Is he asking only you for an opinion or is he polling the whole office? Are these key matters that greatly affect your position or just minor changes? Base your response on the importance of the issue. A quick response may be all he's looking for. When he asks your opinion regarding changes that are of higher importance, take the opportunity to engage in a brainstorming session with him. Answer his questions with questions to get feedback on what direction he may be going and ask why he feels that way. When you offer your opinion, indicate how and why you came to that decision (it will save time/money or eliminate waste). If he still goes a different direction, he will at least know you gave it some real thought. Above all, try not to take it too personally. As indicated above, he wouldn't continue to ask if he didn't value your opinions.

All of the comments are good. You should keep track of what your responses have been when you are asked, you should ask if there is a way to improve your communication, and you shouldn't be upset if the boss does whatever he wants to anyhow. You don't want to do anything which might result in a negative performance review, so keep on giving opinions. Two more thoughts about this: One, your boss may not be interested in any of your opinions but asks anyway so he can say to his boss that he has solicited input from his staff. Two, you might want to use the following approach when he asks: "You may have already thought of this", and then give your opinion. He may be more amenable to your suggestions if he thinks he's already thought of them. A bit manipulative, but I have found it to work with men who don't value women as highly as they should.

All of the comments are good. You should keep track of what your responses have been when you are asked, you should ask if there is a way to improve your communication, and you shouldn't be upset if the boss does whatever he wants to anyhow. You don't want to do anything which might result in a negative performance review, so keep on giving opinions. Two more thoughts about this: One, your boss may not be interested in any of your opinions but asks anyway so he can say to his boss that he has solicited input from his staff. Two, you might want to use the following approach when he asks: "You may have already thought of this", and then give your opinion. He may be more amenable to your suggestions if he thinks he's already thought of them. A bit manipulative, but I have found it to work with men who don't value women as highly as they should.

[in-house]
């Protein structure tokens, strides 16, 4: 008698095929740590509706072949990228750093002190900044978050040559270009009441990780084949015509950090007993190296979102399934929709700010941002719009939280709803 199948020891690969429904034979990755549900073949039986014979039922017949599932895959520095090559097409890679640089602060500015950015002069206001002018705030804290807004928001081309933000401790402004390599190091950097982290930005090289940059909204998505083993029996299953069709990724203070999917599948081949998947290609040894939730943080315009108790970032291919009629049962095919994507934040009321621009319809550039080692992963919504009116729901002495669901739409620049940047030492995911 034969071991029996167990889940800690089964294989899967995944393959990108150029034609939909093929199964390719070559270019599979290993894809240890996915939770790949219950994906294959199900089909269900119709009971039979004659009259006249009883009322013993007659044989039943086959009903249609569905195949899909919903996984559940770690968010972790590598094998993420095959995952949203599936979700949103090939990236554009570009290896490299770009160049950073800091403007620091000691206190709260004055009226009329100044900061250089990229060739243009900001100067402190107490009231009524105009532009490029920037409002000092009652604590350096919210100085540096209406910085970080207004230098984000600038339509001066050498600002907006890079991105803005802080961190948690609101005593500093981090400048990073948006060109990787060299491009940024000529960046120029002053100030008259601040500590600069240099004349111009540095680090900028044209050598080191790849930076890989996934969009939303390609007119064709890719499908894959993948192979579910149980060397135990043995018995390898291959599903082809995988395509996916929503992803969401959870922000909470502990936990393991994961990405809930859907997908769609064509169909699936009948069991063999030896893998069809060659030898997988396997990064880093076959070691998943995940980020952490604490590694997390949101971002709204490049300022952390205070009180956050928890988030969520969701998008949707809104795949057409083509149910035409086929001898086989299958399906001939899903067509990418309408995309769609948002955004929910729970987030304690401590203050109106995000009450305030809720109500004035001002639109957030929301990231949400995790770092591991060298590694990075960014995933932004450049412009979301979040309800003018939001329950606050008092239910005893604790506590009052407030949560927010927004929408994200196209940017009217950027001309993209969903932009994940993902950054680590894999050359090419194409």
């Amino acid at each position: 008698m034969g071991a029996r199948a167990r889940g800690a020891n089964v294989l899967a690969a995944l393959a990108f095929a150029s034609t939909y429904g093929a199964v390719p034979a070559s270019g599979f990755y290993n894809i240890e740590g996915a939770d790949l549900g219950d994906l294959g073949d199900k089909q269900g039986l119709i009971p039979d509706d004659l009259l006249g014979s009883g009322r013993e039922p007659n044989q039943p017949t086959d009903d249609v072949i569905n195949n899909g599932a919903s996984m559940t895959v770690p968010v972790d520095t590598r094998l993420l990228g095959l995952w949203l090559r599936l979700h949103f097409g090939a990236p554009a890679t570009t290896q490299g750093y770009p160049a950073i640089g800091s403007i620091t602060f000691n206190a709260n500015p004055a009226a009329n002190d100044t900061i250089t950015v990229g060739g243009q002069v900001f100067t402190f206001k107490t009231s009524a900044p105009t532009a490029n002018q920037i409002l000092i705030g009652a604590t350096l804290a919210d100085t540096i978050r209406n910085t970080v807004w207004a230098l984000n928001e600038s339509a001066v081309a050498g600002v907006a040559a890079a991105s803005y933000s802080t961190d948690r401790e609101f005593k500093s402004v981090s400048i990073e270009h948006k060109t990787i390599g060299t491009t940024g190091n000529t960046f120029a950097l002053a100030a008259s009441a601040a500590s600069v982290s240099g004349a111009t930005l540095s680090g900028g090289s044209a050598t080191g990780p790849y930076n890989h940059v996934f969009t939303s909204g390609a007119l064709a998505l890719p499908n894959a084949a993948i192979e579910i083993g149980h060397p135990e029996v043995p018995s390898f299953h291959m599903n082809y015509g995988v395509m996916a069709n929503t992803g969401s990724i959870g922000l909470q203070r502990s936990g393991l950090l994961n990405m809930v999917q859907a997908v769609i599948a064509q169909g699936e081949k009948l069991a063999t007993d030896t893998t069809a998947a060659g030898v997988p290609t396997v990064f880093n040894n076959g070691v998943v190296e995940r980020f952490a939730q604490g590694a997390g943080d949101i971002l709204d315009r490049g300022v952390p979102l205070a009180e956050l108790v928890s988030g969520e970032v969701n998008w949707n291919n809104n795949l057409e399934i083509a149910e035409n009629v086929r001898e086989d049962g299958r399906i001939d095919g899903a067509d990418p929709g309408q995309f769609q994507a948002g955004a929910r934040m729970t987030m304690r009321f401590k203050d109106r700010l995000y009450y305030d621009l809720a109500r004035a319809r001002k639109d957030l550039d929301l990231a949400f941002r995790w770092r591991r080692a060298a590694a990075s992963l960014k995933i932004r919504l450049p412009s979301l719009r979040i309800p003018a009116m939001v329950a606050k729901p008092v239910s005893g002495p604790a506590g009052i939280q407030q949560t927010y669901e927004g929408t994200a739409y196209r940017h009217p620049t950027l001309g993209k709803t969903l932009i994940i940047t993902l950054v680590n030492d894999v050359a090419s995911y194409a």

All of the comments are good. You should keep track of what your responses have been when you are asked, you should ask if there is a way to improve your communication, and you shouldn't be upset if the boss does whatever he wants to anyhow. You don't want to do anything which might result in a negative performance review, so keep on giving opinions. Two more thoughts about this: One, your boss may not be interested in any of your opinions but asks anyway so he can say to his boss that he has solicited input from his staff. Two, you might want to use the following approach when he asks: "You may have already thought of this", and then give your opinion. He may be more amenable to your suggestions if he thinks he's already thought of them. A bit manipulative, but I have found it to work with men who don't value women as highly as they should.

Excellent suggestions! I agree with the paper trail and brainstorming/mind map. If possible ask several clarifying questions to ensure you understand what your boss wants. Then email three options and specify your "best option" recommendation. If one of "his way" resolutions does not work or you feel your recommendation would have been better then follow up and suggest trying your idea on an interim basis. I wish you well and don't give up.